Aerospace Plating

plating for aerospace parts

Aerospace Plating

The United States aerospace industry is a vital component of the nation's economy. The industry directly employs approximately 500,000 workers, and another 700,000 individuals work in related industries. Major domestic manufacturers such as Boeing and Lockheed Martin produce aircraft for domestic airlines and the U.S. defense industry. Foreign nations also depend on aerospace products manufactured in the USA. Exports of aerospace products resulted in sales of $118.5 billion in 2012, resulting in a positive trade balance of $70.5 billion. This represented the highest surplus of any U.S. industry.

aerospace jobs

The U.S. aerospace industry encompasses the following subsectors:

  • General Aviation
  • Commercial Space
  • Aircraft Engines
  • Rotorcraft
  • Large Civil Aircraft
  • Unmanned Aircraft Systems
  • Airport Infrastructure/Aviation Security
  • Alternative Aviation Fuels
  • Supply Chain (repair, maintenance, metal-working, coating, etc.)

Reliability Is Critical in Any Aerospace Manufacturing Process

When you consider that much of the aerospace industry is focused on the production of aircraft, quality is of utmost importance in the manufacturing process. Aircraft parts and components must be reliable, as a part failure could have disastrous consequences.

In 1999, SAE International (formerly known as the Society of Automotive Engineers), a U.S.-based professional association and standards organization serving various industries such as automotive and aerospace, instituted a revised quality-management system for the aerospace industry. Known as AS9100, this quality-management system incorporates the current version of the ISO 9000 standards, while also including additional quality and safety requirements. All global aerospace manufacturers and suppliers must comply with this stringent quality-management system.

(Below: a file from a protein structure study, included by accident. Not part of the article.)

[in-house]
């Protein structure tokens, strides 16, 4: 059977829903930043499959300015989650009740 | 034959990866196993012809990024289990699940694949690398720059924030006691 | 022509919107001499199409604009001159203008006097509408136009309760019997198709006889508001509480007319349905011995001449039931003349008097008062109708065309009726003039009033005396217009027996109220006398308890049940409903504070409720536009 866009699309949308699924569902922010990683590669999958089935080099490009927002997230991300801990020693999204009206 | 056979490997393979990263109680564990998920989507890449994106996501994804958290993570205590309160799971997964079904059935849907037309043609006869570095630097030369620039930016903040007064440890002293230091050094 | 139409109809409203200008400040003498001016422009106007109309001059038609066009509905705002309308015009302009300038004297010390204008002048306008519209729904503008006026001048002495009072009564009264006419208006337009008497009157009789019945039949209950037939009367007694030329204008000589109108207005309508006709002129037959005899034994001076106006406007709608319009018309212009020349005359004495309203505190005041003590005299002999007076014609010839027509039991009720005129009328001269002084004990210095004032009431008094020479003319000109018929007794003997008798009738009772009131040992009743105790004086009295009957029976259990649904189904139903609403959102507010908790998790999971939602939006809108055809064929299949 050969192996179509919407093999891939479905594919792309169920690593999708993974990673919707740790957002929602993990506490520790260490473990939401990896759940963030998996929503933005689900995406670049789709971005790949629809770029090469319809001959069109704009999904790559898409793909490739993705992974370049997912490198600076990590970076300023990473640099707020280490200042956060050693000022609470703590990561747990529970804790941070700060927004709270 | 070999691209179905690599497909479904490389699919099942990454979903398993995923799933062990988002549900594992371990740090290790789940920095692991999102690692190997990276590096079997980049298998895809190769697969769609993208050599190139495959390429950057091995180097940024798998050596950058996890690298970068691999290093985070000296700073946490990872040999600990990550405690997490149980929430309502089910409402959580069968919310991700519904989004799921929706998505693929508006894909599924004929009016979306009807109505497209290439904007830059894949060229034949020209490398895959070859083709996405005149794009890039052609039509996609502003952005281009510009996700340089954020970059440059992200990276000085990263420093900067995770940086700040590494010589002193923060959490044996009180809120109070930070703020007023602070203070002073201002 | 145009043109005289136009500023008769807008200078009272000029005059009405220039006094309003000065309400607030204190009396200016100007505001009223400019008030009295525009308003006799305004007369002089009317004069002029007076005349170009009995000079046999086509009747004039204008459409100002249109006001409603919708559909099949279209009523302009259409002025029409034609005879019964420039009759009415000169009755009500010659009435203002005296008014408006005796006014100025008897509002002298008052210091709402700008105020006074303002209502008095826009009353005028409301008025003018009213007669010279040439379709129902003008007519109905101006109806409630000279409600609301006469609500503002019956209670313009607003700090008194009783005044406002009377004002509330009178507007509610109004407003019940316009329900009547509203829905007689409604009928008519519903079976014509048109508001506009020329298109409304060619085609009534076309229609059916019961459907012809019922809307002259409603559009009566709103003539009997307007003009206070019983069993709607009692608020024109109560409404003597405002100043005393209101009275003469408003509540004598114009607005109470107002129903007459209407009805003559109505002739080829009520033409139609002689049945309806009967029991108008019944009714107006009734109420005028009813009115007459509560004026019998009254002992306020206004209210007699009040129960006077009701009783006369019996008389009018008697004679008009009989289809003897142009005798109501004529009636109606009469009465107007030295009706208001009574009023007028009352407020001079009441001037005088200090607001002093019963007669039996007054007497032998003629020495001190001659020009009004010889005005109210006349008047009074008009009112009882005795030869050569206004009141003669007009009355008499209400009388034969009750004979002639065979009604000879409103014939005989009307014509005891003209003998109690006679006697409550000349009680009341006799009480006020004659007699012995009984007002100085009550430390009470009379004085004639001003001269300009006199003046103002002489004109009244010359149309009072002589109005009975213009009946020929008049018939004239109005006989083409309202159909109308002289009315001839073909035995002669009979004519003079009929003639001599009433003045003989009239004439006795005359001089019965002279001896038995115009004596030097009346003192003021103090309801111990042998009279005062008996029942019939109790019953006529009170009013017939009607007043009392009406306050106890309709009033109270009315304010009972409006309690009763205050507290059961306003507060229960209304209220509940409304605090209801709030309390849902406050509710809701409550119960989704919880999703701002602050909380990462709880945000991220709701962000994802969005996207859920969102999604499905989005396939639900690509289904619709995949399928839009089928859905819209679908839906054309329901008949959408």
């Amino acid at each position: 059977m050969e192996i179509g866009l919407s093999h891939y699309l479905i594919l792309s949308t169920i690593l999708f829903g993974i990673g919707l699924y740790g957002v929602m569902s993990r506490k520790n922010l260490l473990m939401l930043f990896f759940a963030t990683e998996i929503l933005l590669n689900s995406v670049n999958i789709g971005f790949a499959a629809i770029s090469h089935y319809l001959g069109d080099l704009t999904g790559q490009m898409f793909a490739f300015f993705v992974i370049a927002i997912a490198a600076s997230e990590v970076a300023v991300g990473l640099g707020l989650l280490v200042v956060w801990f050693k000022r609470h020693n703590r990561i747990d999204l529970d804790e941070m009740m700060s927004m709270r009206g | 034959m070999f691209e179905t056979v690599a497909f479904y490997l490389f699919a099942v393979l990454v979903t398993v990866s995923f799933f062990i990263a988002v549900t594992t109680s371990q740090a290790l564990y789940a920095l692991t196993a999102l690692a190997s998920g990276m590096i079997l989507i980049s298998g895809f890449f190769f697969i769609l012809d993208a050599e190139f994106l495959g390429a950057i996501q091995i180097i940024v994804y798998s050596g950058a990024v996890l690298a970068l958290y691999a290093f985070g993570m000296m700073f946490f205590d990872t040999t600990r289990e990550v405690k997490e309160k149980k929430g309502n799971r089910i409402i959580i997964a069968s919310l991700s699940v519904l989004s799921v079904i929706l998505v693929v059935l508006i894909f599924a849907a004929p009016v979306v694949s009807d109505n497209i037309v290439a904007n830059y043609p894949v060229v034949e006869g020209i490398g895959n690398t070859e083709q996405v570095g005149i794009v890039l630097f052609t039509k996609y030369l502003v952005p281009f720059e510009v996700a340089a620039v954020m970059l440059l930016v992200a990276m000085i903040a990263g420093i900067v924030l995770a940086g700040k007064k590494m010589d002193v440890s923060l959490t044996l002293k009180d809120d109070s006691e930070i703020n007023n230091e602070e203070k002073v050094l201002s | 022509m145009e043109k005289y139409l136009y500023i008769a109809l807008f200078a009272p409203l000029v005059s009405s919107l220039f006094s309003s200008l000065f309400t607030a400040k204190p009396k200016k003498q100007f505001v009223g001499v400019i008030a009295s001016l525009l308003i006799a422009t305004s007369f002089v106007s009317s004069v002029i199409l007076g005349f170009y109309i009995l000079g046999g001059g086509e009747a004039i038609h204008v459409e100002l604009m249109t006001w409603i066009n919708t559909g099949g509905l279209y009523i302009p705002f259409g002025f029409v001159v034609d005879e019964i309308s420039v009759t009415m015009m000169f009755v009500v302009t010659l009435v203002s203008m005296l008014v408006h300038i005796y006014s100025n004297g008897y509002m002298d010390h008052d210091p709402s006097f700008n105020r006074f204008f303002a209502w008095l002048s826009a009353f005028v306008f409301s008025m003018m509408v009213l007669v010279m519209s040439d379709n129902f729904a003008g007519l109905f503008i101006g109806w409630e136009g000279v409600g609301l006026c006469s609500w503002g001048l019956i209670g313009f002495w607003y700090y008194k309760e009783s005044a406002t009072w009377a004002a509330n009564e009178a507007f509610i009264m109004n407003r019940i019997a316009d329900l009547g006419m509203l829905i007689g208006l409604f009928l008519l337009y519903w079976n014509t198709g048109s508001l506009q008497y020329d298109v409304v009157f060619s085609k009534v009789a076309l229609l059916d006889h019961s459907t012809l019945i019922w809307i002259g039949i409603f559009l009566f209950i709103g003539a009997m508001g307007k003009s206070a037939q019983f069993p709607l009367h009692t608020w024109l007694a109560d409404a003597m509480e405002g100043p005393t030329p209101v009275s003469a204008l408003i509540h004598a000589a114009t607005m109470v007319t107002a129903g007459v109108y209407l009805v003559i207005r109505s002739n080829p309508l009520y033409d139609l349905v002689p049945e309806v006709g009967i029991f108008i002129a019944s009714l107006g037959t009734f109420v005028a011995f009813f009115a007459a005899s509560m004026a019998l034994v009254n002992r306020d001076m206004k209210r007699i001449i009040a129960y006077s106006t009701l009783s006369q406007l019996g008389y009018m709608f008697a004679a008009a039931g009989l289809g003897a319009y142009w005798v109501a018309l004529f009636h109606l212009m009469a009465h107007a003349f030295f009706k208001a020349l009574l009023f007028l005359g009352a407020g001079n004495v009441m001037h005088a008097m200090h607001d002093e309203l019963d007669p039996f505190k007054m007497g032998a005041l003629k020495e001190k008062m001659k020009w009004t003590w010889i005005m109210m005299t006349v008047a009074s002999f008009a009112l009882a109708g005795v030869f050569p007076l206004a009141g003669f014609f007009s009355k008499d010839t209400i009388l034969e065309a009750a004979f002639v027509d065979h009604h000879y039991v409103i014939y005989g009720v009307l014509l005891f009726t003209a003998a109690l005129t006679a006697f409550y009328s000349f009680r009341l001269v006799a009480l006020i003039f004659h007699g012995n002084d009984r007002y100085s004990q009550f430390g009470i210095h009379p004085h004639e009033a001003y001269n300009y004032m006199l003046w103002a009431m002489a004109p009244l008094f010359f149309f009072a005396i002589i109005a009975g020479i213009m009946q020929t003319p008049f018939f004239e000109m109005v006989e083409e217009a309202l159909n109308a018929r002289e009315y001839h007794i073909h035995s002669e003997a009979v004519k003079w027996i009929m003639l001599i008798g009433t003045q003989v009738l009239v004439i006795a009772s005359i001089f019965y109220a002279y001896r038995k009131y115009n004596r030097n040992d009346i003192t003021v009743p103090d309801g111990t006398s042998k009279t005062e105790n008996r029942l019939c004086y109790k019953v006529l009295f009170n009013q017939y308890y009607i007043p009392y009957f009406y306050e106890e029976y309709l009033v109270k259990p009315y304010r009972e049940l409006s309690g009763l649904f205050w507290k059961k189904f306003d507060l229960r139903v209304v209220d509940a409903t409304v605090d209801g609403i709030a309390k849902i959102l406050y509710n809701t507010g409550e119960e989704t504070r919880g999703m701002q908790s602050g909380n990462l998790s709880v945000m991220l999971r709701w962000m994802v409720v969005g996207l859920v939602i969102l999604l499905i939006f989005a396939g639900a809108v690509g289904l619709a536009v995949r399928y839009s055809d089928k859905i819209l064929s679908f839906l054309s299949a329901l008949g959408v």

The Use of Titanium in Aerospace Manufacturing

Much of the modern aerospace industry now depends on titanium and titanium alloys for the manufacturing of various aircraft parts and components. Titanium offers the ideal combination of light weight, high strength and low density that is ideally suited for flight applications. Large amounts of titanium are used to manufacture U.S. military aircraft such as the F-22, F-35 and UH-60 Black Hawk helicopter, as well as commercial aircraft such as the Boeing B787 and the AirBus A380.

The Importance of Aerospace Metal Plating

industrial aerospace plating services

Whether titanium or other metals are used in aircraft manufacturing, electroplating and electroless plating are essential aerospace metal finishing processes. Electroplating entails the coating of a metal surface with ions of another metal through the use of electrodeposition. Electroless plating also involves the deposition of metal, but the process relies on a chemical reaction to apply the coating instead of electricity. Benefits of metal plating include:

  • Enhancing corrosion protection
  • Improving the strength of the metal substrate
  • Increasing resistance to high temperatures
  • Lengthening part and component lifespan
  • Enhancing electrical conductivity
  • Increasing oxidation resistance
  • Adding aesthetic appeal

We’ll now take a closer look at some of the various aerospace metal finishing and plating processes and applications.

Plating on Titanium